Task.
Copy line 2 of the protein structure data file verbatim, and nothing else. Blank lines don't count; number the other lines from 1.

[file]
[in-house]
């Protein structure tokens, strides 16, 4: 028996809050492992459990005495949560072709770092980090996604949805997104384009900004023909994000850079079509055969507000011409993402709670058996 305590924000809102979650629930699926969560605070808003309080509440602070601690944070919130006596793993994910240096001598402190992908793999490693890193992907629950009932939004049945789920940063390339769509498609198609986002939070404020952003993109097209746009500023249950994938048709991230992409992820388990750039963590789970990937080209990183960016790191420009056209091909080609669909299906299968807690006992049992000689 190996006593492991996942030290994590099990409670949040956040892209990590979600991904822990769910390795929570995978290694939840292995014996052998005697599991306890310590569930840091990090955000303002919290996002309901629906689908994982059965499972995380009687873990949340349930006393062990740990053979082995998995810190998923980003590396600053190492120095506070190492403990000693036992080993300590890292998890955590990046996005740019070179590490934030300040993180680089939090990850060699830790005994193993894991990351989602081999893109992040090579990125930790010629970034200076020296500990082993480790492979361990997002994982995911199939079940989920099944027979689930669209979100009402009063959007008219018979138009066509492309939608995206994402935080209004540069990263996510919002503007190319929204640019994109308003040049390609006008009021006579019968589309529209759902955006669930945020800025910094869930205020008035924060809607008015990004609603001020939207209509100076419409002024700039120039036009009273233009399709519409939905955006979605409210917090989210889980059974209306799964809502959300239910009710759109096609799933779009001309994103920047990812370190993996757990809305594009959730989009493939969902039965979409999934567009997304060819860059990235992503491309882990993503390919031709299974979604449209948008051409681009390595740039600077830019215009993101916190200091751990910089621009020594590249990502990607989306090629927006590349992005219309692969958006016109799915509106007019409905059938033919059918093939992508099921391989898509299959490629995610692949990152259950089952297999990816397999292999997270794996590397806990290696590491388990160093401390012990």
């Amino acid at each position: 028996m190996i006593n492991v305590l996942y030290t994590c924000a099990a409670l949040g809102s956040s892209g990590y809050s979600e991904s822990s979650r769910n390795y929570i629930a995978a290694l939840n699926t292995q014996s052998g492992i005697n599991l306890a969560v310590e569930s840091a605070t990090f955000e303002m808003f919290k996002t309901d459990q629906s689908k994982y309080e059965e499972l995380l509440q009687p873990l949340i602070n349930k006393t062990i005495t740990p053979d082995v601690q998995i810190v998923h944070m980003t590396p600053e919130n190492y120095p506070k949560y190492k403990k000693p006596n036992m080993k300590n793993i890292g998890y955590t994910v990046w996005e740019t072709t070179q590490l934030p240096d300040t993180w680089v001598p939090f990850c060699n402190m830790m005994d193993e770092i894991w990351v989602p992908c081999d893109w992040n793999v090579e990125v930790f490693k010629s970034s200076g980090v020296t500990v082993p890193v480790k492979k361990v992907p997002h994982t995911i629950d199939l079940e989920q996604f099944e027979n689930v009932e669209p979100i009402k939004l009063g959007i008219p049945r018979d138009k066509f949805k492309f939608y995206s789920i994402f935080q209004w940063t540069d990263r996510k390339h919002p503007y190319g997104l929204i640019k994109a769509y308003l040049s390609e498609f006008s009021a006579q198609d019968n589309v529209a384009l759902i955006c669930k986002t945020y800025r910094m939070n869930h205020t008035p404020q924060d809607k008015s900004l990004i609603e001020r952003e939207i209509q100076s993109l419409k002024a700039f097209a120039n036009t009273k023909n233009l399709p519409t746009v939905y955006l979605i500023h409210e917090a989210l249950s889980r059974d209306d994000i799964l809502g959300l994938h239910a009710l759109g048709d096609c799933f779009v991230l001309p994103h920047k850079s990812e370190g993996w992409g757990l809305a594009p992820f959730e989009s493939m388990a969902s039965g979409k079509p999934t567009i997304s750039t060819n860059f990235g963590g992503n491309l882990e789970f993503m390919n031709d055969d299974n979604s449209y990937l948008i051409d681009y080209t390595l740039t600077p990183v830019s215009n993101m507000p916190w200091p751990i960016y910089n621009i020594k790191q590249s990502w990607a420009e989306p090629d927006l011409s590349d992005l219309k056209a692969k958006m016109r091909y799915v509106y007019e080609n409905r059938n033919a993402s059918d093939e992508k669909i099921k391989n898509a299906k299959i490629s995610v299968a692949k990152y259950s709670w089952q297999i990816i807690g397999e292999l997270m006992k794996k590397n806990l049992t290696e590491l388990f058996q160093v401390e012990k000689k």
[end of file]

């Protein structure tokens, strides 16, 4: 028996809050492992459990005495949560072709770092980090996604949805997104384009900004023909994000850079079509055969507000011409993402709670058996 305590924000809102979650629930699926969560605070808003309080509440602070601690944070919130006596793993994910240096001598402190992908793999490693890193992907629950009932939004049945789920940063390339769509498609198609986002939070404020952003993109097209746009500023249950994938048709991230992409992820388990750039963590789970990937080209990183960016790191420009056209091909080609669909299906299968807690006992049992000689 190996006593492991996942030290994590099990409670949040956040892209990590979600991904822990769910390795929570995978290694939840292995014996052998005697599991306890310590569930840091990090955000303002919290996002309901629906689908994982059965499972995380009687873990949340349930006393062990740990053979082995998995810190998923980003590396600053190492120095506070190492403990000693036992080993300590890292998890955590990046996005740019070179590490934030300040993180680089939090990850060699830790005994193993894991990351989602081999893109992040090579990125930790010629970034200076020296500990082993480790492979361990997002994982995911199939079940989920099944027979689930669209979100009402009063959007008219018979138009066509492309939608995206994402935080209004540069990263996510919002503007190319929204640019994109308003040049390609006008009021006579019968589309529209759902955006669930945020800025910094869930205020008035924060809607008015990004609603001020939207209509100076419409002024700039120039036009009273233009399709519409939905955006979605409210917090989210889980059974209306799964809502959300239910009710759109096609799933779009001309994103920047990812370190993996757990809305594009959730989009493939969902039965979409999934567009997304060819860059990235992503491309882990993503390919031709299974979604449209948008051409681009390595740039600077830019215009993101916190200091751990910089621009020594590249990502990607989306090629927006590349992005219309692969958006016109799915509106007019409905059938033919059918093939992508099921391989898509299959490629995610692949990152259950089952297999990816397999292999997270794996590397806990290696590491388990160093401390012990």